The data form for
the grid walk problem is shown below. This section cosiders
a model where the walker moves about the grid randomly with
the direction chosen governed by a probability distribution.
This is often called the random walk problem and we will use
this the term random walk on this page.
The structure allows
many alternative assumptions that can easily be accommodated
by the model structure. In the current example we describe
a random walk in two dimensions over a grid with maximum length
of 4 in both directions. The balk costs, move costs and move
probabilities for steps in the four directions are specified
in columns F through G. A Build
Table option
is available when the move costs are probabilities depend on
the current state. This
is a Discrete Time Markov Chain (DTMC) model.
The random walk takes place on the grid illustrated below.
In the example the grid points range from 0 to 3 in each of
two directions. The size of the grid depends on
the corresponding data in column E. We call one direction the
N/S direction and the other the W/E direction. There is a wall
at 0 and another at 3 in both directions. A state is described
its location on the grid (N/S, W/E). The yellow state indicated
below is at (2, 1)
A walker wanders around on the grid points randomly, and
walls constrain the walker. With the walker at some grid point,
he can move in any of four directions not constrained by a
wall. There is a fixed probability of traveling
in any direction and also a cost. When the walker tries to
move in the direction constrained by a wall, a balk cost is
expended, but the walker does not move. 
Build Model 

Once the data is entered,
click the Build Model button to call the DP Models addin.
The DP Data addin calls
the DP Models addin to construct the model on a new
worksheet. Problem parameters and control buttons are at the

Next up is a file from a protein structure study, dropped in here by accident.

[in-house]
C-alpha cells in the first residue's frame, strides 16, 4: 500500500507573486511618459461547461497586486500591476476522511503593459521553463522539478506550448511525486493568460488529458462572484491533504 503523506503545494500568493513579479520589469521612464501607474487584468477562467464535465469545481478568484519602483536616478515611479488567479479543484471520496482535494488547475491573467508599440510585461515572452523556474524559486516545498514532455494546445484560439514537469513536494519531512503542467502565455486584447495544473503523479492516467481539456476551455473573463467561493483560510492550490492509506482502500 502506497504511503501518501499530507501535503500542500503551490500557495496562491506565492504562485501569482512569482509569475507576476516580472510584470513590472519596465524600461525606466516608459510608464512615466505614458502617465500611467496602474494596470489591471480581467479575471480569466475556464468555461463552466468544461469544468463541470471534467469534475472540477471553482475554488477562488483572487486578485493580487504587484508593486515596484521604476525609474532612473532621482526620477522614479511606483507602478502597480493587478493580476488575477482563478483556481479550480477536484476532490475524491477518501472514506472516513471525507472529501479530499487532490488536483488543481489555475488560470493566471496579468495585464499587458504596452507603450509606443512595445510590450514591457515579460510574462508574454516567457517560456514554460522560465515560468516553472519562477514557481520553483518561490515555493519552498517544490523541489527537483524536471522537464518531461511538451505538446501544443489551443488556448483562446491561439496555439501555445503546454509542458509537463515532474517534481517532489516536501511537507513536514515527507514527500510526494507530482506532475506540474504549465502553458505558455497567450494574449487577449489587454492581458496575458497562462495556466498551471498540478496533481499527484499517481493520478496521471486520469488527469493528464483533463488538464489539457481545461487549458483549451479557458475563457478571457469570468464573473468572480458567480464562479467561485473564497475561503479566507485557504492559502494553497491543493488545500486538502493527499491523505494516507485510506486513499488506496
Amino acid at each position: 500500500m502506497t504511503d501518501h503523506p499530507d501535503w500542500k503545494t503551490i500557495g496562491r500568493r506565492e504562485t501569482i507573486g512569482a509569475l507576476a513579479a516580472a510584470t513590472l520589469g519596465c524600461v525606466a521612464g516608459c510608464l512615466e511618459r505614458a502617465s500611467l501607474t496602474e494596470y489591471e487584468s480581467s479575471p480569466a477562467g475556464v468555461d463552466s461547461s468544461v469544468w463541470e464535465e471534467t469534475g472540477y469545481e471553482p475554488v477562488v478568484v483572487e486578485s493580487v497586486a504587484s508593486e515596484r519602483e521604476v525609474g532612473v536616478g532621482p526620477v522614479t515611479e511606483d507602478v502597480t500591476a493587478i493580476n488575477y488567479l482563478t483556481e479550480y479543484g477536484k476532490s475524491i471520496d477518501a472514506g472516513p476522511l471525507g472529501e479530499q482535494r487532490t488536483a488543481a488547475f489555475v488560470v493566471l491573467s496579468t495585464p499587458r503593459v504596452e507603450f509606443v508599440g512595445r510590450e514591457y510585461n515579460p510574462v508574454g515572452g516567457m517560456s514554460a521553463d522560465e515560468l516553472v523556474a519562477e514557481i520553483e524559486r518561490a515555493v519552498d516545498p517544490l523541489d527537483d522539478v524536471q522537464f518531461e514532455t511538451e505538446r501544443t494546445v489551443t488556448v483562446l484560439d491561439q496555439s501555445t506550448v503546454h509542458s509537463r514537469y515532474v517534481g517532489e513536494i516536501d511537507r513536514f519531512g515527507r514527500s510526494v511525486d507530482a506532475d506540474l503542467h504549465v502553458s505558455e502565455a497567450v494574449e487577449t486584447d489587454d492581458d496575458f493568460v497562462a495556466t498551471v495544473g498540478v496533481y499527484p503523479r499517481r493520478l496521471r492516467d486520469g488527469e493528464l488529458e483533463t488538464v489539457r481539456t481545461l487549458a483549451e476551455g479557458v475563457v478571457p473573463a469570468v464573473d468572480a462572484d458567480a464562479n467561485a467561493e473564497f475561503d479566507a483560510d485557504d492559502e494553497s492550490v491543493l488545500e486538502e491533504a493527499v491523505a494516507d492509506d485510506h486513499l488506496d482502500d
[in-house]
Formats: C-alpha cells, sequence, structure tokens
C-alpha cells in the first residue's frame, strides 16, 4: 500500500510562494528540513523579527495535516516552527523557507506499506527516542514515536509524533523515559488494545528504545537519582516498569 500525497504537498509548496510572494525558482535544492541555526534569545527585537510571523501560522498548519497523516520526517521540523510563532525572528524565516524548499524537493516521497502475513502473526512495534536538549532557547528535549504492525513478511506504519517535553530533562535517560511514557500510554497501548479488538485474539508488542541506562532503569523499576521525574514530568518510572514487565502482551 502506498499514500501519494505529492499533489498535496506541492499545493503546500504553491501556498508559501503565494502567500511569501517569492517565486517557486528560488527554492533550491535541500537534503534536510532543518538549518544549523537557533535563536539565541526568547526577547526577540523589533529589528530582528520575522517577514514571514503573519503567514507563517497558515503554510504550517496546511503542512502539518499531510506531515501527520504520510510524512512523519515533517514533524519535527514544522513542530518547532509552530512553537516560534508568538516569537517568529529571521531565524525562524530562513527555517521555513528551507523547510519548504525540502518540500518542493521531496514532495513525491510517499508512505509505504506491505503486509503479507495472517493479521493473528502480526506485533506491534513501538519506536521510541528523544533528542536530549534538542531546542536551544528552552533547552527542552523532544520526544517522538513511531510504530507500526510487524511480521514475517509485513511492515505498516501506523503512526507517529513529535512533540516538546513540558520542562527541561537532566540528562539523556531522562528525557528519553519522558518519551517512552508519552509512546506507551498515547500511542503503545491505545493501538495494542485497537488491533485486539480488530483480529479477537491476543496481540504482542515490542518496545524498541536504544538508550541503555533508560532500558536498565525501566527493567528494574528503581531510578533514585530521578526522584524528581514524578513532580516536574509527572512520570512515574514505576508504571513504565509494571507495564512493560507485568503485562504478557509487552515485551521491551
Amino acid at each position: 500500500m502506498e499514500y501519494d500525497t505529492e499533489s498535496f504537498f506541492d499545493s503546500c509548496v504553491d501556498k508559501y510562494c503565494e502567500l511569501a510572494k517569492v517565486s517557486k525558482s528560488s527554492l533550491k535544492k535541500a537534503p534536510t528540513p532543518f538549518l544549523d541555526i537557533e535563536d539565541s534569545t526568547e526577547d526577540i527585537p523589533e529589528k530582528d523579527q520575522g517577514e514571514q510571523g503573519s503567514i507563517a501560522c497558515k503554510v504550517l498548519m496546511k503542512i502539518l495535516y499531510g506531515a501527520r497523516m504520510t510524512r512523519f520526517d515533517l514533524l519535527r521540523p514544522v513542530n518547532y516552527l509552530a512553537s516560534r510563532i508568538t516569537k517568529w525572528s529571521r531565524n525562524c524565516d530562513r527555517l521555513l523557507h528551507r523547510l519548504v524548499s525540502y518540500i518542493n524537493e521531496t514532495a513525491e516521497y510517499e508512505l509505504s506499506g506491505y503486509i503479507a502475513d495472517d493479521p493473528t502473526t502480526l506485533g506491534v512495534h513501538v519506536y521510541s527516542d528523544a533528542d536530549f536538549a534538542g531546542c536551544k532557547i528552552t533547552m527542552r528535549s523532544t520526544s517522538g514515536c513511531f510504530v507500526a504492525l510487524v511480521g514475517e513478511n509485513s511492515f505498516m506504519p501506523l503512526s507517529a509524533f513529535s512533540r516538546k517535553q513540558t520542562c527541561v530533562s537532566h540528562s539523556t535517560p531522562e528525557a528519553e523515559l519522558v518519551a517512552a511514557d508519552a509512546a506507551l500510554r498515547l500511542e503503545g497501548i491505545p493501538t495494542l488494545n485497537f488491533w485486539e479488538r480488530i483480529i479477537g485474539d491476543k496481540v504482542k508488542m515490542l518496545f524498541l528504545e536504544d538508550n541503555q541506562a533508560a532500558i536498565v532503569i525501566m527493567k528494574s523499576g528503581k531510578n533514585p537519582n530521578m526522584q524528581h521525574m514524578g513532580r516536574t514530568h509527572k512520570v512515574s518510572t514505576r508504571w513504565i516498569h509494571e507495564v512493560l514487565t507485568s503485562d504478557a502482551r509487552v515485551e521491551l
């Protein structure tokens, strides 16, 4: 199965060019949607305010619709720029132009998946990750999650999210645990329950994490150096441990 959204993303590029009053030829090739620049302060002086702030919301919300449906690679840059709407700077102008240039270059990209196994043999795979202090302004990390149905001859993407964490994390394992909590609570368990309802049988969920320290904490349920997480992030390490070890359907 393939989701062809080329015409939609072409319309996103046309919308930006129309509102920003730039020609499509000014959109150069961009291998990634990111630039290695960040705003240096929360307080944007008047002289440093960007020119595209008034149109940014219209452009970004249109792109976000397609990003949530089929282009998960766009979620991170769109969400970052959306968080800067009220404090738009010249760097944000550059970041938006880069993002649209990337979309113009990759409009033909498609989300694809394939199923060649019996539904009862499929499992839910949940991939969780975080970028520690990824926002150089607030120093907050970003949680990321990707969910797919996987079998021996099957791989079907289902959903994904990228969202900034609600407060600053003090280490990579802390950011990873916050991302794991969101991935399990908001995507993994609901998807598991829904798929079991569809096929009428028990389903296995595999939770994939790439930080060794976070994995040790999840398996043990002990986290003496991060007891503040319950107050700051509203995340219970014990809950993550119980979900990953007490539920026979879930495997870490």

upperleft corner. 



The model worksheet holds
descriptions of the states of the model and the events that cause
transitions from one state to another. There are no actions associated
with the DTMC model. The transitions are described by eight transition
blocks. 
States and Events 

The Markov Chain model
requires only the State and Event elements.
The VBA code of the DP Data addin specifies
the number of state variables and event variables to include
in the model. For this case there are two state variables,
one for each dimension. The state vector is the range
F14:G14. The single event variable identifies the moves with
the indices 1, 2, 3, and 4 representing the directions
N, S, W, and E.
Red outlines identify most of the cells that are filled by
the DP Data addin. Some of the titles
are not outlined in red to make the figure more readable. .
For example the range F18:G19 holds formulas linking the cell
contents to the corresponding values on the data worksheet. M21
and M22 hold the cost and probability given for the events. 



The summary area in
columns O through R indicates whether the State is
feasible and whether the event leads to a feasible transition.
The current state is position (2, 1) and the current event
is to move South. The summary indicates that this state is
feasible and that the event leads to a state that is also feasible.
The number in Q20 indicates the transition block defining the
transition. 
Enumeration 


The state definition appears
at the left. The state indicates the coordinates of the
current state. Clicking the List Elements button
at the top of the page enumerates all the elements of the
model. The state enumeration is accomplished by changing
the index value in E14 through all integer values from
0 to 15. The program does this automatically Sixteen states
are discovered and listed on the model lists worksheet.
Details concerning the states are shown below.




The event definition has only one component
indicating the move. There are four moves. The event
probability and cost cells hold formulas that link to the
data worksheet.


Transitions 

The remainder of
the model describes transitions. With the system in
some state, the occurrence of an event may cause the state
to change. This portion of the model indicates the state/event
combinations that might occur with the associated costs and
probabilities. Also the model indicates the new state reached
when the event occurs. Starting in row 28 the model identifies
two sets of transitions, those that indicate a balk and those
that result in a move. The order of the transitions is important
since if more than one of the transitions is feasible, the
top one is chosen.
There are four balk transitions with two shown below. Each
transition block is associated with a balk for a certain boundary.
For example, the first transition is only possible when the
current point is at the north boundary. The lower and upper